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I'm having a hell of a time trying to transfer my experience with javascript regex to Python.

I'm just trying to get this to work:

print(re.match('e','test'))

...but it prints None. If I do:

print(re.match('e','est'))

It matches... does it by default match the beginning of the string? When it does match, how do I use the result?

How do I make the first one match? Is there better documentation than the python site offers?

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2 Answers 2

up vote 33 down vote accepted

re.match implicitly adds ^ to the start of your regex. In other words, it only matches at the start of the string.

re.search will retry at all positions.

Generally speaking, I recommend using re.search and adding ^ explicitly when you want it.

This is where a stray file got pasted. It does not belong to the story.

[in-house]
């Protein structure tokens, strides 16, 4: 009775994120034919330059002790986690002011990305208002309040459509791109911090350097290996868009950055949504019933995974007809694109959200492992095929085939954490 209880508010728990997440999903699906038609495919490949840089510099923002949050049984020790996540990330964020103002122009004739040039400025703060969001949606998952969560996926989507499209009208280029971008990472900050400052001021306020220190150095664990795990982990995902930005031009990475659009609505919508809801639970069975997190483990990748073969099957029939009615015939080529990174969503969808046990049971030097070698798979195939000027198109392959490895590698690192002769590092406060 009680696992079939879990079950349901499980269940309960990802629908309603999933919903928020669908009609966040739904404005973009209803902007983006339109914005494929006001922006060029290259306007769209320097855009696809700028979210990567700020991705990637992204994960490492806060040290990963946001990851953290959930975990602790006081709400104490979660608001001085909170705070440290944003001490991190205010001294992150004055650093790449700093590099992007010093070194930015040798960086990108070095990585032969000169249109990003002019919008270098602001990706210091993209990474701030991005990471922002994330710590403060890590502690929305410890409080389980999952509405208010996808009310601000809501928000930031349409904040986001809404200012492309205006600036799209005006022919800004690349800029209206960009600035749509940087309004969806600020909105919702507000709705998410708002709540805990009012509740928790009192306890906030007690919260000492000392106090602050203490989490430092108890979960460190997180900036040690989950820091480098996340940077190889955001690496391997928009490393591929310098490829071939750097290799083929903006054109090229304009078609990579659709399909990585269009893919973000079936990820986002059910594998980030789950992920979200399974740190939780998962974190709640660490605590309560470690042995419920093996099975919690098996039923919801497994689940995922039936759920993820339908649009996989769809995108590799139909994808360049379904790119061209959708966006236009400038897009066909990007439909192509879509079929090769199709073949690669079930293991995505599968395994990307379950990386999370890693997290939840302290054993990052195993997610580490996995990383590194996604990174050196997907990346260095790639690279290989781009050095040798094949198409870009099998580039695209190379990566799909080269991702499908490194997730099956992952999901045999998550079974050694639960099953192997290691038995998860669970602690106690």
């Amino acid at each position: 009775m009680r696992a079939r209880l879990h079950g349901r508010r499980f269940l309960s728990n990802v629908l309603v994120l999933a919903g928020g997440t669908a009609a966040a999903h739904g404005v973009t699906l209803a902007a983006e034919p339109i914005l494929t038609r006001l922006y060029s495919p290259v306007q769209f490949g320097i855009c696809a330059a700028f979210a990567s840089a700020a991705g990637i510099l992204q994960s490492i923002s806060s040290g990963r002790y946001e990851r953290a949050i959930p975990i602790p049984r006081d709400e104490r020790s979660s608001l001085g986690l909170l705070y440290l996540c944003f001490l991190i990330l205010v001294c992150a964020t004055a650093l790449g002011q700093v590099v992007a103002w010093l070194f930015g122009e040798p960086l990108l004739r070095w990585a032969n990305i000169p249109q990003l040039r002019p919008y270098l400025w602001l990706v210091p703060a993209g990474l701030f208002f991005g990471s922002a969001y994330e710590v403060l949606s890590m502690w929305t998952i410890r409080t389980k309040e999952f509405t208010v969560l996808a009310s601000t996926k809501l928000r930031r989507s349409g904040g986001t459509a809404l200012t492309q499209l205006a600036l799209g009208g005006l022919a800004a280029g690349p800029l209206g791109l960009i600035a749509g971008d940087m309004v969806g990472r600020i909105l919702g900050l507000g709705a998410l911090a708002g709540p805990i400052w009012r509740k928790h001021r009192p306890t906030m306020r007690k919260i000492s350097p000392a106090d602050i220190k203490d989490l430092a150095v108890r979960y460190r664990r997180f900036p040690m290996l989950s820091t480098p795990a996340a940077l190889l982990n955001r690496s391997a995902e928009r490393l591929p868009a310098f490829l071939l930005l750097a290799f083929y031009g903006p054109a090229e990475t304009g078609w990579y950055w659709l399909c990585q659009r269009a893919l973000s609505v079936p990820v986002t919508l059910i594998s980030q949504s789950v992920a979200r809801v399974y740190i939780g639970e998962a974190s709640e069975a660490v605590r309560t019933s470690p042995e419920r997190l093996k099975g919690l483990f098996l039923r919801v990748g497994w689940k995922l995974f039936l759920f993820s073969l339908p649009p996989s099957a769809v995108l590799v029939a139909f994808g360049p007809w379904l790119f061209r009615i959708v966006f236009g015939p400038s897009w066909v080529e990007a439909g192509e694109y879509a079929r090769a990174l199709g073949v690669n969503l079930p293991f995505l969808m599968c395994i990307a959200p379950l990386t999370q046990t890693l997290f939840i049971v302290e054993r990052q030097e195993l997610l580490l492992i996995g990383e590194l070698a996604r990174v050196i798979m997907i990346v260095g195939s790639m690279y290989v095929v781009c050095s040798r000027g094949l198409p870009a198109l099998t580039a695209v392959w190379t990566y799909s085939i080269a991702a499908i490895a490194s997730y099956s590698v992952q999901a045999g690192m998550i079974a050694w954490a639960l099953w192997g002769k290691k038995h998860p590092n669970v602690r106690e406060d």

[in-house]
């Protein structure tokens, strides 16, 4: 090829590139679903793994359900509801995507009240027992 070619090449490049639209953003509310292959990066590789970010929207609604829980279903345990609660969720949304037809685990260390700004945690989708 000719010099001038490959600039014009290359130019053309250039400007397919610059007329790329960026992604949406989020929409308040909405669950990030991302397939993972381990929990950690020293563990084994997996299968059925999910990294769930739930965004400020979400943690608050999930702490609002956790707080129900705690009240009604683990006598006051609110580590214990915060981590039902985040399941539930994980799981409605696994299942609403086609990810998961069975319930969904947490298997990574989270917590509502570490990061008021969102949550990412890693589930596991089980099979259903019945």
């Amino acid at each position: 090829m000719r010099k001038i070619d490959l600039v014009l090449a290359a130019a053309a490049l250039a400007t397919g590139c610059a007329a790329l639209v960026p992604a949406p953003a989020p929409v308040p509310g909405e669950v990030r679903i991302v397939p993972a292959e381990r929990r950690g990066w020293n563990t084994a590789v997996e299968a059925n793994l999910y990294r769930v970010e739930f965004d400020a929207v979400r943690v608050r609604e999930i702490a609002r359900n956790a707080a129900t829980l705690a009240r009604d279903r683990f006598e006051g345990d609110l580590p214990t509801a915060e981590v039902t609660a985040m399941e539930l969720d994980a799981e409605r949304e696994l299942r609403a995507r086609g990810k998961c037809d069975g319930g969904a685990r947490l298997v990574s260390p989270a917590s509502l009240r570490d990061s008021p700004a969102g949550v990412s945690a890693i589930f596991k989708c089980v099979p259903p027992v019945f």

http://docs.python.org/library/re.html

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Subtle behavior. –  Eric Walker Aug 8 at 18:45

the docs is clear i think.

re.match(pattern, string[, flags])¶

If zero or more characters **at the beginning of string** match the

regular expression pattern, return a corresponding MatchObject instance. Return None if the string does not match the pattern; note that this is different from a zero-length match.

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